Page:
protesters who have challenged his regime as “greasy rats” and
“drug-fueled mice” who deserve to be executed.
“These gangs are cockroaches,” he said. “They’re nothing. They’re not 1 percent of the Libyan people.”
In a lengthy address on state TV, Gadhafi, who has ruled since 1969, stood in the ruins of a barracks in
that was bombed by U.S. warplanes in 1986. He waved his fist and
shouted, vowing to die a martyr and urging his supporters to rise up to
help the military crush the popular uprising.
The U.N. Security Council called an emergency meeting as
descended into further chaos Tuesday amid reports that Gadhafi’s regime
used warplanes, helicopter gunships and foreign mercenaries against
mounting anti-government demonstrations, witnesses and diplomats said.
The Security Council met in closed-door session in
Condemnation poured in from around the world, including from many of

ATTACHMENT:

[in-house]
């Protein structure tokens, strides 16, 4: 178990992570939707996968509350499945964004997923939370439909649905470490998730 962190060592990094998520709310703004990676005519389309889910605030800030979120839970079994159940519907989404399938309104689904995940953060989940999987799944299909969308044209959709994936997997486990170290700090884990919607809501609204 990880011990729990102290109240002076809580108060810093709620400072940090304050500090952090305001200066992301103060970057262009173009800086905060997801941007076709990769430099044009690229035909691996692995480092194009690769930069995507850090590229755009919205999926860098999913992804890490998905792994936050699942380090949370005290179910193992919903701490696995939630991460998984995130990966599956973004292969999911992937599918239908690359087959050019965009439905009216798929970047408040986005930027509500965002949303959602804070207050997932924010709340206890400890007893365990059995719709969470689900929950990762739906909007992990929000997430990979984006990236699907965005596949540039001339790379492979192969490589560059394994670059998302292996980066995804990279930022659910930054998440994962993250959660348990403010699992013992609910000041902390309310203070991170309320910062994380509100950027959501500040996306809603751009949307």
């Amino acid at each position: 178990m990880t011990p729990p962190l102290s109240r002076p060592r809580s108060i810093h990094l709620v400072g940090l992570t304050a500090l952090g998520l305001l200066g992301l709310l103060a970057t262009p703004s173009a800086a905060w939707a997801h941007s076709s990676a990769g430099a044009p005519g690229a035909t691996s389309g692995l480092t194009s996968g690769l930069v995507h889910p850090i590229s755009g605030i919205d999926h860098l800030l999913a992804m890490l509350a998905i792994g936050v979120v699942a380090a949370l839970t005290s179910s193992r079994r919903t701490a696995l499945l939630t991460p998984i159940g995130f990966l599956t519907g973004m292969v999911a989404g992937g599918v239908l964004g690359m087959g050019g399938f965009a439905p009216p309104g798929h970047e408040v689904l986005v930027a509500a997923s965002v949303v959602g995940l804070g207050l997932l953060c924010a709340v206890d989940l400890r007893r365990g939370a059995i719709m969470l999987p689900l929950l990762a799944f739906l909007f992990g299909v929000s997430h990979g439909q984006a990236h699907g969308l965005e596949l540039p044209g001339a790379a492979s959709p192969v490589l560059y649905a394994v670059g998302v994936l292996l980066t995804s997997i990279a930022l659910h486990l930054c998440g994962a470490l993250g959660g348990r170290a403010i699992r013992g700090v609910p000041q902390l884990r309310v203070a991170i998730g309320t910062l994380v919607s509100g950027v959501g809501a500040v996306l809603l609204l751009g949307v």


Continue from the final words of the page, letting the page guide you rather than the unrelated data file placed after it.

“We have never seen a government bomb its own people like this,”
A defiant Gadhafi also appeared briefly on state TV
in the early morning hours to deny reports that he had fled the
country. He did not refer to the protests.
“Don’t believe the dogs in the media,” the mercurial
strongman said, holding a large umbrella and wearing a cap with furry
ear flaps. “I’m still here.”
Most communications were down, and reliable
information was sketchy. But numerous reports suggested pro-regime
militiamen and paid African mercenaries were firing indiscriminately
into crowds, sealing off neighborhoods and shooting from rooftops.
In the Fashloum district, an impoverished area that
is an anti-government stronghold, militiamen shot any “moving human
being” with live ammunition and blocked ambulances so the wounded were
left in the streets, an unnamed resident told the Associated Press.
Refugees poured out of the country through border crossings into
Aid convoys with doctors, medical workers and supplies waited in lines to cross into
Opposition forces consolidated control over eastern
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